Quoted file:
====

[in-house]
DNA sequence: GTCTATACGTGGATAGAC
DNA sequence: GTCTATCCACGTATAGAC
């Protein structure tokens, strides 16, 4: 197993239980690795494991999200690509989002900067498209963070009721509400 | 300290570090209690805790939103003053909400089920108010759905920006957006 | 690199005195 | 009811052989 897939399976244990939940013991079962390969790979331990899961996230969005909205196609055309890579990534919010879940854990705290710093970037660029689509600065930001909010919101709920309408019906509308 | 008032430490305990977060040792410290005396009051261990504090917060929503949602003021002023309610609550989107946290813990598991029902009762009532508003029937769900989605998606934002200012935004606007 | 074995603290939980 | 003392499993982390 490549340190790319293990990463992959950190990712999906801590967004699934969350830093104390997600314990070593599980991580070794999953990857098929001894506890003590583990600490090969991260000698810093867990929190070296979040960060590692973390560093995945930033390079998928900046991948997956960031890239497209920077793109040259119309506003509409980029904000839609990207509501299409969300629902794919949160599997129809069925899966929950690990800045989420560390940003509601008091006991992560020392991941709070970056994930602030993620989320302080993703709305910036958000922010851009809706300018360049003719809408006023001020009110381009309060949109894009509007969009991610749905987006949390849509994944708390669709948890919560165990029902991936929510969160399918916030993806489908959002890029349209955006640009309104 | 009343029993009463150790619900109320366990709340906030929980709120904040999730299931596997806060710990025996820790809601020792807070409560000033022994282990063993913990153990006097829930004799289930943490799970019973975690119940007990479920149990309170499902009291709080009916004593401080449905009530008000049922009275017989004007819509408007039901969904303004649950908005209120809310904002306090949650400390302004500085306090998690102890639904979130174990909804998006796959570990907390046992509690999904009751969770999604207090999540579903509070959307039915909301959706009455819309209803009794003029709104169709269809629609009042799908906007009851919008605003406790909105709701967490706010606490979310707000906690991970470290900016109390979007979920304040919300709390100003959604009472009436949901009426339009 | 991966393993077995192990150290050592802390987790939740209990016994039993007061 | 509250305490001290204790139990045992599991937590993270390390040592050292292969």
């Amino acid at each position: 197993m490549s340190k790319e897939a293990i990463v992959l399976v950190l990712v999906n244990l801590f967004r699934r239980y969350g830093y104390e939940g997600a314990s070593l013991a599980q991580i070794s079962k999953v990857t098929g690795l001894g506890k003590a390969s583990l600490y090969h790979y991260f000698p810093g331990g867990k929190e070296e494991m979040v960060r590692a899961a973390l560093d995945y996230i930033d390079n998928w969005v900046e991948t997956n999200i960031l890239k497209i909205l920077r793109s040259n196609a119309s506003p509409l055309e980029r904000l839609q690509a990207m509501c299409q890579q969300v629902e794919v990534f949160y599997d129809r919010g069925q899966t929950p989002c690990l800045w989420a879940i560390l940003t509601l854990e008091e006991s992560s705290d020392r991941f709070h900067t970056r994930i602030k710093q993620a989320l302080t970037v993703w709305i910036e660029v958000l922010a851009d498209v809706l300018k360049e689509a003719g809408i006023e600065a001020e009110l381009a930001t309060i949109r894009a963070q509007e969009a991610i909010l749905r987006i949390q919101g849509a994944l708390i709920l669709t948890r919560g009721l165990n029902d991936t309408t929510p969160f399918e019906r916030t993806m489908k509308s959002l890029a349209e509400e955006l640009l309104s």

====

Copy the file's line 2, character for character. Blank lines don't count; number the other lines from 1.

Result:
DNA sequence: GTCTATACGTGGATAGAC